Todd Smith, CEO of Geospiza, suggested that the success of the sector may depend on cutting the cost of bioinformatics solutions. “People really get tired of paying a million dollars year in and year out, to only solve half their problems,” he said. A price point “moving down off of six figures into three or four figures is actually supportable” for many systems today, he said, citing first-generation desktop solutions as an example. However, “what they lack is interoperability,” he noted, “so people are going to want interoperable solutions, but at desktop prices.”

At present, some larger informatics vendors are pursuing broad strategies based on this model, but the jury is still out on how well they will succeed. Accelrys launched its Discovery Studio line of integrated desktop solutions in 2002, while InforMax has abandoned its GenoMax enterprise-scale system in favor of a suite of desktop tools under the Vector brand, and Lion introduced its Target Engine component-based platform in June of 2003. The industry will certainly be keeping an eye on the performance of all of these firms in the coming year, particularly in light of InforMax’s continued integration into Invitrogen, and Accelrys’ upcoming launch as a standalone informatics firm following the spin-off of parent company Pharmacopeia’s drug discovery business, which is expected to close in the first quarter of 2004. Following the resignation of Lion CEO Friedrich von Bohlen in late December [BioInform 12-22-03], many in the industry also questioned whether Lion will be sold during 2004. With its landmark $125 million collaboration with Bayer due to expire in June, Lion’s future may hang on a single renewal agreement.

New (and Not so New) Technologies To Watch

During 2003, new technology areas moved into the spotlight, including those related to ontologies, pathways, text mining, and others dwelling under the broad “systems biology” umbrella (see below). These areas are likely to advance during 2004, although questions remain as to whether they will deliver on their promise. For Rainer Fuchs, VP of research informatics at Biogen-IDEC, several of these new technologies were “nice to have” in 2003, “but none of them struck me as an absolute must have.” Fuchs cited text mining as “one of the most exciting technologies” for future research, but deemed current efforts in the area “not quite there yet.” He added that he has “little hope” in using pathways to identify novel targets, but sees great potential for pathway databases and analysis tools, as well as other technology areas, in the realm of biomarker identification. “That’s where technology that has gotten a bit of a bad rap, like transcript profiling and proteomics, will actually be really, really useful,” he said, “So that’s where I really believe there’s going to be — from an informatics perspective — pretty fertile ground.”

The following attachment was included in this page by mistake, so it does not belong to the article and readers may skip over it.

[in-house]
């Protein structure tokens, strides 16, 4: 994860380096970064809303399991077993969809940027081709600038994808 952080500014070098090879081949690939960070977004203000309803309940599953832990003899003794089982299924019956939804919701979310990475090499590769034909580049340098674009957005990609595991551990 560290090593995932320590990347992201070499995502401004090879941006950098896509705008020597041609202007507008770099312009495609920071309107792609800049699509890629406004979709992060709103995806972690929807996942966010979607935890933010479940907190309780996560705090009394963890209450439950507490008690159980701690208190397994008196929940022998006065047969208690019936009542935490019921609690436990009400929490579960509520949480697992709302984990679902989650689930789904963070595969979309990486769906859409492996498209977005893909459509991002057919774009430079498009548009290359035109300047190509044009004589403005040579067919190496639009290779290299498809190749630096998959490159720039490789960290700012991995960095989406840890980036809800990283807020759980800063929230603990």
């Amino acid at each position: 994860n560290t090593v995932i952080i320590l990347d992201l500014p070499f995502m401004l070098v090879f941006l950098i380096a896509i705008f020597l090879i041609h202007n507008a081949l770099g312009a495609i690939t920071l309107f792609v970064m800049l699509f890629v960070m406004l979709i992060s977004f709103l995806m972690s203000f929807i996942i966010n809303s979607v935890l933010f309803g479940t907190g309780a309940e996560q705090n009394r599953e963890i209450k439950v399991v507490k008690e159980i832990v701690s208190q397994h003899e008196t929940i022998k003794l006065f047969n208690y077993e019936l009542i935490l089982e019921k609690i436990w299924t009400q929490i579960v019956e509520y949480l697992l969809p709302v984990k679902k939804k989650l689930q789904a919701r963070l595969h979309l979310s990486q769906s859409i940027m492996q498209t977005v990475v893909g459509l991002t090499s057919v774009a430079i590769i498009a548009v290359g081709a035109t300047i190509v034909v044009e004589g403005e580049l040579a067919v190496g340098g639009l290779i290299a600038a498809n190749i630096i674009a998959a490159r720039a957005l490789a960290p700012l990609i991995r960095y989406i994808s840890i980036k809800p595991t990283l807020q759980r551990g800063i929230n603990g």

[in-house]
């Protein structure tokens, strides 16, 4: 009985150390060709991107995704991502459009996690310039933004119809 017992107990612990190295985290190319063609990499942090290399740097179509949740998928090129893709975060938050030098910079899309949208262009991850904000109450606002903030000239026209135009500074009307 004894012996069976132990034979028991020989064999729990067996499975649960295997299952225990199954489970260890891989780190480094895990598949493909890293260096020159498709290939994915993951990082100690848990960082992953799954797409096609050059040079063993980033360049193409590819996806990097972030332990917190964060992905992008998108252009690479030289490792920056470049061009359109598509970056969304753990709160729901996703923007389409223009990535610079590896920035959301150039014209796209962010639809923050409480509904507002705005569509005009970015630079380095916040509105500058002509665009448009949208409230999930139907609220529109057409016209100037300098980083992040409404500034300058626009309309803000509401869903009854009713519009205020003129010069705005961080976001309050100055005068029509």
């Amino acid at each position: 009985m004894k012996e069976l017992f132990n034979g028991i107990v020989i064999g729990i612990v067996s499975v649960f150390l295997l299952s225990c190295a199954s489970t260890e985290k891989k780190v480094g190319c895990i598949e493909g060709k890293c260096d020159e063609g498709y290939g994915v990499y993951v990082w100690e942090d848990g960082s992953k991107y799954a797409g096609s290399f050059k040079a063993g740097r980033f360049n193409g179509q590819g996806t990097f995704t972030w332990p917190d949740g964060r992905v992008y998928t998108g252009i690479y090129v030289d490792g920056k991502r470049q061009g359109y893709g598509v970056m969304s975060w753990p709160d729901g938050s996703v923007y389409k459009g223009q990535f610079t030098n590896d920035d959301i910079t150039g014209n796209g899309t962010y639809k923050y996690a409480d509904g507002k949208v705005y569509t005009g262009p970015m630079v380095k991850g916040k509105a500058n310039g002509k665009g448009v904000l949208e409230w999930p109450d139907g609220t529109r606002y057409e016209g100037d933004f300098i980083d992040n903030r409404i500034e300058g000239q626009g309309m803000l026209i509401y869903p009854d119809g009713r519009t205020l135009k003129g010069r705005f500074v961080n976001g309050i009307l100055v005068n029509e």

For Fuchs and others, the technology focus for 2004 may not be so much on the bleeding edge of bioinformatics, but rather on some “not so sexy” informatics technology areas, like LIMS, sequence analysis, and data integration, where there is still plenty of room for improvement. “Incredible as it seems, there’s still no convincing [LIMS] solution that you can buy anywhere,” Fuchs said. “It’s not the space where you need to develop a new algorithm or any completely new technology, but it’s the fine line between having a theoretical solution and one that actually works in practice.”

For Geospiza’s Smith, even the old workhorse of sequence analysis software will see advances in 2004, particularly as next-generation sequencing technologies from firms such as 454, Visigen, US Genomics, and others come online. Smith said that a year or two ago, “I would get asked the question, ‘Sequencing seems over. Shouldn’t you be doing arrays now?’” But those questions are rarer now, he added, “because the field fundamentally realizes that having a DNA sequence is incredibly valuable” for resequencing, population-based genomics studies, and pharmacogenomics.

New technologies to address data integration — the perennial nuisance of informatics groups — will also appear in 2004, but the days of tackling this challenge through technology alone may be drawing to a close, according to Fuchs. “A few years ago I would have argued that integration technology is a real gap for us. These days, I don’t see that any more.” Today, he noted, “I don’t see it so much as a technology [gap], but more of a cultural hurdle, and organizational boundaries that have to be broken down.” With technologies like web services and XML, Fuchs said, “We’ve been able to get integration done quite effectively” — once the cultural hurdles and business process hurdles are addressed, he said.

One technology trend that many observers are tracking is whether open source software licensing models will move beyond the academic and government sectors and into the commercial bioinformatics market. Certainly, 3rd Millennium’s decision to release its software under the GPL in December [BioInform 12-15-03], served as a sign that the open source model is gaining acceptance among commercial vendors, but whether this practice will become more widespread in 2004 is still unclear.

Persistent Hurdles